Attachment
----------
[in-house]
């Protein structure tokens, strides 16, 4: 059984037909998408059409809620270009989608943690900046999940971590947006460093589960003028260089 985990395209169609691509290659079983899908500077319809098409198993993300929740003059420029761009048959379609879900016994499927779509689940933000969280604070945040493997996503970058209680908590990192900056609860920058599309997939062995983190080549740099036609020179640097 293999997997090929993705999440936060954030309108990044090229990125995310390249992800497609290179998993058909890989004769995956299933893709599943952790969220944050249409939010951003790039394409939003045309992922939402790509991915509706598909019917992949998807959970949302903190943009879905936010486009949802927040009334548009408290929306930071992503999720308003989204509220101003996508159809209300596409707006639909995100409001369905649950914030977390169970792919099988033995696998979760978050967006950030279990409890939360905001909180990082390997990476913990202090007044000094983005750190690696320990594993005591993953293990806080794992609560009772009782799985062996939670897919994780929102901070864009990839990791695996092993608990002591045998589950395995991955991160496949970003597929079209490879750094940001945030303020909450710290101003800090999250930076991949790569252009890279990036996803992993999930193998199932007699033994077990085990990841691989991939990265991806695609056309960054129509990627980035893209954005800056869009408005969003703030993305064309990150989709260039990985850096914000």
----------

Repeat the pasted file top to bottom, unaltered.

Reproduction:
[in-house]
């Protein structure tokens, strides 16, 4: 059984037909998408059409809620270009989608943690900046999940971590947006460093589960003028260089 985990395209169609691509290659079983899908500077319809098409198993993300929740003059420029761009048959379609879900016994499927779509689940933000969280604070945040493997996503970058209680908590990192900056609860920058599309997939062995983190080549740099036609020179640097 293999997997090929993705999440936060954030309108990044090229990125995310390249992800497609290179998993058909890989004769995956299933893709599943952790969220944050249409939010951003790039394409939003045309992922939402790509991915509706598909019917992949998807959970949302903190943009879905936010486009949802927040009334548009408290929306930071992503999720308003989204509220101003996508159809209300596409707006639909995100409001369905649950914030977390169970792919099988033995696998979760978050967006950030279990409890939360905001909180990082390997990476913990202090007044000094983005750190690696320990594993005591993953293990806080794992609560009772009782799985062996939670897919994780929102901070864009990839990791695996092993608990002591045998589950395995991955991160496949970003597929079209490879750094940001945030303020909450710290101003800090999250930076991949790569252009890279990036996803992993999930193998199932007699033994077990085990990841691989991939990265991806695609056309960054129509990627980035893209954005800056869009408005969003703030993305064309990150989709260039990985850096914000």